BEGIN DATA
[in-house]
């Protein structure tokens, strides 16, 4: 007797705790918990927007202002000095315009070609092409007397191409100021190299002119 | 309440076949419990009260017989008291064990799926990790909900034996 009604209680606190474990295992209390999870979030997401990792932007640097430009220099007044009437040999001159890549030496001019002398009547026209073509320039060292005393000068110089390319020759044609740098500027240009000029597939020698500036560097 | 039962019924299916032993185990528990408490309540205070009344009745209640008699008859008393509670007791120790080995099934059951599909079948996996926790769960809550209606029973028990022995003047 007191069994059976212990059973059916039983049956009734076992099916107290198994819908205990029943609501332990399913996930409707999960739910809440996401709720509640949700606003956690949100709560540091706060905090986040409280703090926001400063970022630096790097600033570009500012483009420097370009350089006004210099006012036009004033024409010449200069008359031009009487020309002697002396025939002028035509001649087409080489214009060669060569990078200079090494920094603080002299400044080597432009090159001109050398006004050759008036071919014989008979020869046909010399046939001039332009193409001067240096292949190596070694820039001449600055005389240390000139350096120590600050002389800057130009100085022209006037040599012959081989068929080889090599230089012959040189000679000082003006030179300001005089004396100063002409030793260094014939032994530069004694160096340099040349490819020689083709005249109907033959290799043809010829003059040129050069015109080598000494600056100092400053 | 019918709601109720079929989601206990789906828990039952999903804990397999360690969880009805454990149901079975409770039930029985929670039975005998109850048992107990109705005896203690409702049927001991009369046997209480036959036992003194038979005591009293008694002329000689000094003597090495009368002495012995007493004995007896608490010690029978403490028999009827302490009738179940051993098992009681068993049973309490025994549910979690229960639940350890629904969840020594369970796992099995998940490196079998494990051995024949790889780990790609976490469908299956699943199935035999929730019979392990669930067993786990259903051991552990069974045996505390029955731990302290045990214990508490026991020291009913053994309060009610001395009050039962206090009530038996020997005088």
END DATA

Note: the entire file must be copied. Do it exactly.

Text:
[in-house]
């Protein structure tokens, strides 16, 4: 007797705790918990927007202002000095315009070609092409007397191409100021190299002119 | 309440076949419990009260017989008291064990799926990790909900034996 009604209680606190474990295992209390999870979030997401990792932007640097430009220099007044009437040999001159890549030496001019002398009547026209073509320039060292005393000068110089390319020759044609740098500027240009000029597939020698500036560097 | 039962019924299916032993185990528990408490309540205070009344009745209640008699008859008393509670007791120790080995099934059951599909079948996996926790769960809550209606029973028990022995003047 007191069994059976212990059973059916039983049956009734076992099916107290198994819908205990029943609501332990399913996930409707999960739910809440996401709720509640949700606003956690949100709560540091706060905090986040409280703090926001400063970022630096790097600033570009500012483009420097370009350089006004210099006012036009004033024409010449200069008359031009009487020309002697002396025939002028035509001649087409080489214009060669060569990078200079090494920094603080002299400044080597432009090159001109050398006004050759008036071919014989008979020869046909010399046939001039332009193409001067240096292949190596070694820039001449600055005389240390000139350096120590600050002389800057130009100085022209006037040599012959081989068929080889090599230089012959040189000679000082003006030179300001005089004396100063002409030793260094014939032994530069004694160096340099040349490819020689083709005249109907033959290799043809010829003059040129050069015109080598000494600056100092400053 | 019918709601109720079929989601206990789906828990039952999903804990397999360690969880009805454990149901079975409770039930029985929670039975005998109850048992107990109705005896203690409702049927001991009369046997209480036959036992003194038979005591009293008694002329000689000094003597090495009368002495012995007493004995007896608490010690029978403490028999009827302490009738179940051993098992009681068993049973309490025994549910979690229960639940350890629904969840020594369970796992099995998940490196079998494990051995024949790889780990790609976490469908299956699943199935035999929730019979392990669930067993786990259903051991552990069974045996505390029955731990302290045990214990508490026991020291009913053994309060009610001395009050039962206090009530038996020997005088």